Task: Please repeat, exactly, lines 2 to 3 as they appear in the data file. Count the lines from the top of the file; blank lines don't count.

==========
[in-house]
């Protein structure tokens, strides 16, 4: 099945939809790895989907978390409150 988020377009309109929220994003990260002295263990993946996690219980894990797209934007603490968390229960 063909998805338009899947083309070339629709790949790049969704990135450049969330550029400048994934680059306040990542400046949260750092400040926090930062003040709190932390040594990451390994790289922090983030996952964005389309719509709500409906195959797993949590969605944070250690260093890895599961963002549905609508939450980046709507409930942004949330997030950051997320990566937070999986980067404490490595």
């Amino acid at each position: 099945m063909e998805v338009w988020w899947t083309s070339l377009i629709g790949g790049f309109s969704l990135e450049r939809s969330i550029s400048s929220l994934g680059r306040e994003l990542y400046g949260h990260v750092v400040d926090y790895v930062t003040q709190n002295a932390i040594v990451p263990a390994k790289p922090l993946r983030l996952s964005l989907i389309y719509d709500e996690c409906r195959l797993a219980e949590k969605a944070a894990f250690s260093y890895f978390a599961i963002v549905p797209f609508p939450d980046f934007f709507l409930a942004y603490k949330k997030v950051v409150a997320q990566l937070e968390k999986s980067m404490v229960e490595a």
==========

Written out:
């Protein structure tokens, strides 16, 4: 099945939809790895989907978390409150 988020377009309109929220994003990260002295263990993946996690219980894990797209934007603490968390229960 063909998805338009899947083309070339629709790949790049969704990135450049969330550029400048994934680059306040990542400046949260750092400040926090930062003040709190932390040594990451390994790289922090983030996952964005389309719509709500409906195959797993949590969605944070250690260093890895599961963002549905609508939450980046709507409930942004949330997030950051997320990566937070999986980067404490490595």
């Amino acid at each position: 099945m063909e998805v338009w988020w899947t083309s070339l377009i629709g790949g790049f309109s969704l990135e450049r939809s969330i550029s400048s929220l994934g680059r306040e994003l990542y400046g949260h990260v750092v400040d926090y790895v930062t003040q709190n002295a932390i040594v990451p263990a390994k790289p922090l993946r983030l996952s964005l989907i389309y719509d709500e996690c409906r195959l797993a219980e949590k969605a944070a894990f250690s260093y890895f978390a599961i963002v549905p797209f609508p939450d980046f934007f709507l409930a942004y603490k949330k997030v950051v409150a997320q990566l937070e968390k999986s980067m404490v229960e490595a």